8

Here is one way that gives you a proper Graphics expression without rasterization and rotated labels following the contours (code below): The strategy is as follows: Use the tricks from @CarlWoll's answer from here to get the plot range in plot coordinates and image coordinates, together with the bounding boxes of all the labels Group labels together with ...


8

Initialize Ncut = 10; eig = RandomReal[{0, 1}, Ncut]; matrix = RandomReal[{0, 1}, {Ncut, Ncut}]; Testing original code Timing[Plot[Re[OTOC[t, 100.]], {t, 0., 10.}];] (*15.3793*) New code OTOCn[ev_, ma_, t_, T_] := Module[{nc, EE, A, B, b, c, z}, nc = Length[ev]; EE = Table[ev[[n]] - ev[[m]], {n, nc}, {m, nc}]; A = ma*Exp[I*EE*t]; B = ma*EE; b = ...


7

Here's one way: fx[t_] := Sin[t] + 1/3 Sin[2 t] + 1/5 Sin[3 t + .5] - 1/2 Sin[5 t - .2]; fy[t_] := Cos[t] - 1/2 Sin[3 t] + 1/5 Cos[4 t]; fullplot = Show[ ParametricPlot[{fx[t], fy[t]}, {t, 0, 1}, PlotStyle -> Thickness[0.015], Frame -> True], Graphics[ { PointSize[0.025], Table[{Hue[t], Point@{fx[t], fy[t]}, HalfLine[...


7

Also use NonConvexHullMesh. pts = Import["xy.dat"]; reg = ResourceFunction["NonConvexHullMesh"][pts, .001]; bdreg = RegionBoundary[reg]; dist = RegionDistance[bdreg]; bdpts = Select[pts, dist[#] == 0 &]; Graphics[{{Green, bdreg}, {Opacity[.2], Yellow, reg}, {Red, Point[bdpts]}}, AspectRatio -> 1]


7

im is the image. pts = -Cross /@ DeleteDuplicates[Round[Position[ImageData[im, "Byte"], {25, 204, 255, 255}], 2]]; If you plot the points as huge disks, you can only see the circular boundary of those disks that have a center point on the boundary of the region. In the interior nearby disks cover it. To check which disks are covered, I used the 10 ...


6

This will work: ListPlot[{zm, zs} /. phase]


6

A bit kludgy: SetOptions[ContourPlot, Frame -> None]; f[x_, y_] := x/Exp[x^2 + y^2]; (* plug in your function *) theColors = ContourPlot[f[x, y], {x, -2, 2}, {y, -2, 2}, ContourStyle -> None]; theContours = ContourPlot[f[x, y], {x, -2, 2}, {y, -2, 2}, ContourLabels -> (Text[ Framed[" ", ...


6

Use MapThread to combine all three lists together. dataWithError = MapThread[{#1, Around[#2, #3]} &, {time, data, error}]; ListPlot[dataWithError];


5

Does not like PostScript, we can not easy to clip the region in Mathematica. Here we use the positions of the texts to split every contours into two contours and erase some neighborhood points. SetOptions[ContourPlot, PlotPoints -> Automatic, Frame -> False, ContourLabels -> All]; f[x_, y_] := x/Exp[x^2 + y^2]; plot = ContourPlot[f[x, y], {x, -2, ...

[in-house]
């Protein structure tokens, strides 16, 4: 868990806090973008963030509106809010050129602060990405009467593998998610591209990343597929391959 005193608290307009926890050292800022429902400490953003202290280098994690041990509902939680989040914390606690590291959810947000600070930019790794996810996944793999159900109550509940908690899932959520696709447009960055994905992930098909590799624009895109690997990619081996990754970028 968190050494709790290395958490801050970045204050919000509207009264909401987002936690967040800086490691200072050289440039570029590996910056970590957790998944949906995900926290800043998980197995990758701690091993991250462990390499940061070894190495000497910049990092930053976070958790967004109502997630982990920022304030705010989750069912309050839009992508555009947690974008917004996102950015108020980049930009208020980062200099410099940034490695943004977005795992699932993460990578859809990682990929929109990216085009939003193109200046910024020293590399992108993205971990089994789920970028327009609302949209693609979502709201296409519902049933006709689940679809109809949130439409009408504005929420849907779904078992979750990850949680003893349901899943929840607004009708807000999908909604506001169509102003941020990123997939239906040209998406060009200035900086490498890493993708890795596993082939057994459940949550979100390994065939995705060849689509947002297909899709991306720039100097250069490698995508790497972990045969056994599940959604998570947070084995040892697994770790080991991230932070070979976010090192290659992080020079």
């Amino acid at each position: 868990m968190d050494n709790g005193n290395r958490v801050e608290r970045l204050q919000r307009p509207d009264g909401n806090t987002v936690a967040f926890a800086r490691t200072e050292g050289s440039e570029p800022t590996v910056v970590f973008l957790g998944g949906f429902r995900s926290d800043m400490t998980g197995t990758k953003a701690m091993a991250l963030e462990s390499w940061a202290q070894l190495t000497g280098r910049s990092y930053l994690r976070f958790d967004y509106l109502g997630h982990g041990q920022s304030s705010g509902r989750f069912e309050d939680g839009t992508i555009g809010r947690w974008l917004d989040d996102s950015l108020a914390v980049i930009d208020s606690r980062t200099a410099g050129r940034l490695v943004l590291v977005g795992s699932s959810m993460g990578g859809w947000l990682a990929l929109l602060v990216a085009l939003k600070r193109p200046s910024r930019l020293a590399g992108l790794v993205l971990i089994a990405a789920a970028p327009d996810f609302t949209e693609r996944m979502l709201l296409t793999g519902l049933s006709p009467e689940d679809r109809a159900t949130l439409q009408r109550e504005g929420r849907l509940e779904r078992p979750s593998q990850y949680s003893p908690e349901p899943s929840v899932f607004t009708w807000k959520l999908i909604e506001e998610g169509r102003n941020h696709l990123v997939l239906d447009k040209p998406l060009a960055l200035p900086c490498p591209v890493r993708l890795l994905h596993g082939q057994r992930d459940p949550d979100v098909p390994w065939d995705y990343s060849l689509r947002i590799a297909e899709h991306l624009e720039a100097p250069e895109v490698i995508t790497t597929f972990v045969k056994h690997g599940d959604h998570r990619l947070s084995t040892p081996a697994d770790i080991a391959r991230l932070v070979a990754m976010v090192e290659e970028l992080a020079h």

5

fx[t_] := Sin[t] + 1/3 Sin[2 t] + 1/5 Sin[3 t + .5] - 1/2 Sin[5 t - .2]; fy[t_] := Cos[t] - 1/2 Sin[3 t] + 1/5 Cos[4 t]; We can use a single ParametricPlot to render all graphics primitives: gap = .25; plot = ParametricPlot[{{t - (1 + gap), fy[t]}, {fx[t], fy[t]}, {fx[t], t - (1 + gap)}}, {t, 0, 1}, PlotStyle -> Thickness[0.011], ...


4

ParametricPlot[ReIm[Exp[I t]], {t, 0, 2 \[Pi]}] /. Line[data___] :> {Arrowheads[{{.1, 0.1}, {.1, 0.5}}], Arrow[data]} There are a lot of explanations about the post-processing .../.Line[data__] :> ... Here In Arrowheads[{{.1, .09}, {.1, 0.5}}] the .1 specify the size of the arrows, .09 and 0.5 their location along the Line. See Arrowheads ...


4

$Version (* "12.3.1 for Mac OS X x86 (64-bit) (June 19, 2021)" *) Clear["Global`*"] pp = ParametricPlot[ReIm[Exp[I t]], {t, 0, 2 π}]; Show[pp, Graphics[Arrow /@ Partition[Cases[pp, Line[pts_] :> pts, Infinity][[1]], 221]], Frame -> True] EDIT: Re question in comments, to reverse the arrows change the Graphics to Graphics[...


4

Clear[a, x, y, x1, x2] SeedRandom[2] npts = 200; r = 3; pts1 = RandomReal[{-1.5, 1.5}, {npts, 2}]; parms = {a -> 1/2, b -> -1/2}; f[x_, y_] := y - a x^2 - b /. parms px[x_] := 1/2 x Sqrt[1 + 4 a^2 x^2] + ArcSinh[2 a x]/(4 a) /. parms vecn = Grad[f[x, y], {x, y}]; GRS = {}; INTS = {}; For[k = 1, k <= npts, k++, {x0, y0} = pts1[[k]]; equs = Join[...